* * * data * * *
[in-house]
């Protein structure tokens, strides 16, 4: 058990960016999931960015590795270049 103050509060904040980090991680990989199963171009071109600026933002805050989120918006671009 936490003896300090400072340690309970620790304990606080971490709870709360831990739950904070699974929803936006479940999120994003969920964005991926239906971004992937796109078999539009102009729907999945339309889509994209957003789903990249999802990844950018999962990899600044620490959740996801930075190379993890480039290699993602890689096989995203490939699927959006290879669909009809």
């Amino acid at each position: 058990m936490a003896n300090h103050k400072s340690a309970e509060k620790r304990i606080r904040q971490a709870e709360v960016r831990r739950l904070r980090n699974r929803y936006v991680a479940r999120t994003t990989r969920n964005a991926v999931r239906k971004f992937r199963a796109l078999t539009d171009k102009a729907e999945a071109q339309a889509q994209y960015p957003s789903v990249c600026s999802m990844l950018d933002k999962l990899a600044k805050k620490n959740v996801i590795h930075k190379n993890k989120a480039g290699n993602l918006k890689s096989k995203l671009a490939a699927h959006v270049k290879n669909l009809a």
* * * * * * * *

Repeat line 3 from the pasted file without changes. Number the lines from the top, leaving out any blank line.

């Amino acid at each position: 058990m936490a003896n300090h103050k400072s340690a309970e509060k620790r304990i606080r904040q971490a709870e709360v960016r831990r739950l904070r980090n699974r929803y936006v991680a479940r999120t994003t990989r969920n964005a991926v999931r239906k971004f992937r199963a796109l078999t539009d171009k102009a729907e999945a071109q339309a889509q994209y960015p957003s789903v990249c600026s999802m990844l950018d933002k999962l990899a600044k805050k620490n959740v996801i590795h930075k190379n993890k989120a480039g290699n993602l918006k890689s096989k995203l671009a490939a699927h959006v270049k290879n669909l009809a």